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Longer Allergy Season Means More Misery

Last Updated: September 02, 2011.

 

Rising temperatures and higher carbon dioxide levels may be to blame, experts say

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Rising temperatures and higher carbon dioxide levels may be to blame, experts say.

FRIDAY, Sept. 2 (HealthDay News) -- A trend toward a longer allergy season may mean more sneezing, sniffling and misery for allergy sufferers, experts say.

Allergy season used to run from mid-August through September, but in many parts of the country, symptoms such as itchy eyes and stuffiness are starting earlier and extending through October, according to the American Academy of Allergy, Asthma & Immunology (AAAAI).

The main culprit behind the seasonal misery: ragweed. One ragweed plant can make up to 1 billion pollen grains, especially bad news for those who suffer from hay fever or allergic rhinitis.

Research suggests this prolonged window for allergies is the result of rising temperatures and higher carbon dioxide levels, which help allergen-producing plants grow for a longer period of time, according to an AAAI news release.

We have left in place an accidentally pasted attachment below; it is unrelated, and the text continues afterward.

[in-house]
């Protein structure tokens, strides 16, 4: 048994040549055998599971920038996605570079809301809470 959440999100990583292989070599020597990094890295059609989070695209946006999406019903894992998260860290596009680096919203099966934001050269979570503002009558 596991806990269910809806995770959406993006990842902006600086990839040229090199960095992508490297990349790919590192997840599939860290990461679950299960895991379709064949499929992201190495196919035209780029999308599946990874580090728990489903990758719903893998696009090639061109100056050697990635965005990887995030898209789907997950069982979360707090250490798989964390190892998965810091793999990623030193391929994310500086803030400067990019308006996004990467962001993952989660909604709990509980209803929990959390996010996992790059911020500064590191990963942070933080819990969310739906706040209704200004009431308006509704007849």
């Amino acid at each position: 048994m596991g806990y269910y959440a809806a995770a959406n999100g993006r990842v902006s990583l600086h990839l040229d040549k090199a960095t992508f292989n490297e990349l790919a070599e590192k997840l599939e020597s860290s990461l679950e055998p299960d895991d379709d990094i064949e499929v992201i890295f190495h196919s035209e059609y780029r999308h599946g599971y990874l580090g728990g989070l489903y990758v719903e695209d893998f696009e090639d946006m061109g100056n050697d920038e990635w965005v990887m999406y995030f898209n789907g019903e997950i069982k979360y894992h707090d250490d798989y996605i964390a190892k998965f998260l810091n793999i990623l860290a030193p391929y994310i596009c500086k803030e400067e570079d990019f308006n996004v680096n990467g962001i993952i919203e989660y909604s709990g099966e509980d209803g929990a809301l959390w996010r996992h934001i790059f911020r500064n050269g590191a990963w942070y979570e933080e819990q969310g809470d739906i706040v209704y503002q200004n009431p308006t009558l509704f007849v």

Getting a proper diagnosis and finding out exactly what patients are allergic to is the first step in managing symptoms that can include, in addition to the sneezing and stuffy nose, an itchy throat or a worsening of asthma symptoms, experts advised.

The best way for allergy sufferers to feel better is to avoid contact with pollen altogether. The group recommends avoiding the outdoors when the National Allergy Bureau reports that pollen counts are particularly high.

More information

The National Institute of Environmental Health Services provides more information on ragweed pollen.

SOURCE: American Academy of Allergy, Asthma & Immunology, news release, Aug. 19, 2011

Copyright © 2011 HealthDay. All rights reserved.


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